05 Nov 2019

Seminar Title: Controls on Surface Water Carbonate Chemistry in North American Ocean Margins

Speaker: Prof. CAI Wei-Jun , School of Marine Science and Policy, University of Delaware, Newark, USA

Date: 5 November, 2019 (Tuesday)
Time: 2:00 pm – 4:00 pm
Venue: Room 2408 (Lift no. 17/18), HKUST, Clear Water Bay, Kowloon

Abstract:
While spatial patterns of carbonate system properties and their variability have been a focus of studies in the global ocean, such large-scale syntheses are lacking for the coastal oceans. Our ability to plan for the impacts of ocean acidification especially in more dynamic coastal domains is still quite limited. Here, we show that in the Atlantic and Gulf coasts total dissolved inorganic carbon (DIC) and carbonate mineral saturation state (Ω) are largely controlled by partial gas equilibrium with the atmosphere resulting in low DIC to total alkalinity (TA) ratios and high Ω in warm southern waters and the opposite in cold northern waters, making the latter more vulnerable to acidification. However, pH and the partial pressure of carbon dioxide (pCO2) have no simple spatial pattern. This is because that acid-base equilibrium is not sensitive to temperature changes for DIC and Ω, rendering the control of their meridional distributions to be regulated by the temperature sensitive CO2 solubility. By contrast, the two temperature effects cancel each other out for pH and pCO2, and lead to no simple pattern in their meridional distributions. Within the California Current System in the Pacific coast, however, upwelling brings subsurface waters with high DIC and low temperature, Ω, and pH, while biological CO2 removal works to counteract these patterns. This results in waters with high pH but low Ω, confounding general carbonate system relationships found in open ocean waters and challenging our ability to readily anticipate biological responses to future acidification. Perturbation of the carbonate chemistry from equilibrium with the atmosphere by coastal ocean processes may strongly amplify ocean acidification signals. Finally, I will also discuss changes in the CO2 chemistry seasonal variability patterns in the US eastern ocean margins over the past few decades.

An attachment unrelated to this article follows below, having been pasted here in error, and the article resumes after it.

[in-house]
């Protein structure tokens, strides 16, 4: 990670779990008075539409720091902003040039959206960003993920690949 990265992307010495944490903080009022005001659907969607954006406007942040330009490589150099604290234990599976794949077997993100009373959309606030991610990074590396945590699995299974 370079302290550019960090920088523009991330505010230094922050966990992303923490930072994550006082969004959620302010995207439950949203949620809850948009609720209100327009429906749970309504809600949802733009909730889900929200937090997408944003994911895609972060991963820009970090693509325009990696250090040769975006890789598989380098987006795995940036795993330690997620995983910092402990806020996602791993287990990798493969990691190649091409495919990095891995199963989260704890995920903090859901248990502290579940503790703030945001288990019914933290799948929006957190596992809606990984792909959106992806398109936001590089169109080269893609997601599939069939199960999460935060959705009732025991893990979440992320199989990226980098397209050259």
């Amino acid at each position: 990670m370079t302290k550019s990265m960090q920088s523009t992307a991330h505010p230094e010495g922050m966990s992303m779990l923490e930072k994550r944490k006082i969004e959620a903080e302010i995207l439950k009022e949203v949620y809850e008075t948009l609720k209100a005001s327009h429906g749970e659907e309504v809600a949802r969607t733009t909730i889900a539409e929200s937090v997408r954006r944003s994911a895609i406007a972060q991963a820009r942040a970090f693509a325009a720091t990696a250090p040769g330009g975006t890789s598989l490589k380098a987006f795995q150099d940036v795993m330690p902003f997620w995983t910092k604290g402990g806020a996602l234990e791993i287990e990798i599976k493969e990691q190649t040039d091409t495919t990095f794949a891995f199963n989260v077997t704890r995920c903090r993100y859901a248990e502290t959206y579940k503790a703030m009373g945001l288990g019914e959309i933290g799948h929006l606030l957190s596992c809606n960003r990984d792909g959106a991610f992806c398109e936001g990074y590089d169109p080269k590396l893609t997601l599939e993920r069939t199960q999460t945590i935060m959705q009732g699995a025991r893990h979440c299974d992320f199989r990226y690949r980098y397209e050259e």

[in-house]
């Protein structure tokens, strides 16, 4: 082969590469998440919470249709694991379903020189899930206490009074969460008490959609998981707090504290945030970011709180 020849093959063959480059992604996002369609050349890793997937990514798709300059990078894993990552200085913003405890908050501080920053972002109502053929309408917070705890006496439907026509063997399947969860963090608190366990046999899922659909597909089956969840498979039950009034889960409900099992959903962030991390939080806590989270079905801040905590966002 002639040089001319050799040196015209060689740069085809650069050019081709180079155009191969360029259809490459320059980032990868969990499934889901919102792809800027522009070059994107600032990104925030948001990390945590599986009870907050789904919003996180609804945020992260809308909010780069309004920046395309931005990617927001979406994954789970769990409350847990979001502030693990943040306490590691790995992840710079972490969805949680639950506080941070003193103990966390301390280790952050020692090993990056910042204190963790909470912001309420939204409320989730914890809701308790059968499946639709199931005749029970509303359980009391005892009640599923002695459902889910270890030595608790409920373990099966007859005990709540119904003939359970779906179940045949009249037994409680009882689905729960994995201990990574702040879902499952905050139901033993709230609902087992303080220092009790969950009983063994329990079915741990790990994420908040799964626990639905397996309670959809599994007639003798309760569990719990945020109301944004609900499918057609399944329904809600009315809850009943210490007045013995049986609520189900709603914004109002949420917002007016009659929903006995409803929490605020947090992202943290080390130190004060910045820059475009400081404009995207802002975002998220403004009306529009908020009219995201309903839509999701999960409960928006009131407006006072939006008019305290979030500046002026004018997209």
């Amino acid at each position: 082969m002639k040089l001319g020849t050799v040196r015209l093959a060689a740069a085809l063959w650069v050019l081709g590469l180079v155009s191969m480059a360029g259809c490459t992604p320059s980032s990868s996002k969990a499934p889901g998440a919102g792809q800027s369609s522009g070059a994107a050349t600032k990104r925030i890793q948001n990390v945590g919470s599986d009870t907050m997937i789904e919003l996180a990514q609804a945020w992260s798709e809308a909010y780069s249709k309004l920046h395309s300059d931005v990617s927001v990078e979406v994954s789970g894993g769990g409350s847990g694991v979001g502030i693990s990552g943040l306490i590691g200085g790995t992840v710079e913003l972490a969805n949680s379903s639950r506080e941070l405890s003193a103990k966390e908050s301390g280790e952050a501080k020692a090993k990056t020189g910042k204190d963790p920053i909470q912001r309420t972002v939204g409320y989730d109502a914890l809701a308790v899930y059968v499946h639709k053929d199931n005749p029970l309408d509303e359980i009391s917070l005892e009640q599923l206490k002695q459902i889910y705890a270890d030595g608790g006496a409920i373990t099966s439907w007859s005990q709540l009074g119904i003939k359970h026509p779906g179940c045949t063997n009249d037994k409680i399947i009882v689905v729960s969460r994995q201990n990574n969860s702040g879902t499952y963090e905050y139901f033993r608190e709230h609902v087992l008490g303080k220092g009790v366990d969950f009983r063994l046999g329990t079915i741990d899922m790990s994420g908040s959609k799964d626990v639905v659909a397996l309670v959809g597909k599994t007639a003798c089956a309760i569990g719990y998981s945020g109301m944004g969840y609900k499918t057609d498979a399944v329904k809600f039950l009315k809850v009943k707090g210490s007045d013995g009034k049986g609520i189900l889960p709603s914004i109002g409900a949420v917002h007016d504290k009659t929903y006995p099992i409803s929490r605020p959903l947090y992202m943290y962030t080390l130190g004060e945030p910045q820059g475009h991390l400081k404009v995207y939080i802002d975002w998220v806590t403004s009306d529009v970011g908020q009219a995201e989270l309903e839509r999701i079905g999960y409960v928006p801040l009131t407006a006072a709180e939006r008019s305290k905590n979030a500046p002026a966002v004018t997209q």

(Host faculty: Prof. GAN Jianping)

All Are Welcome!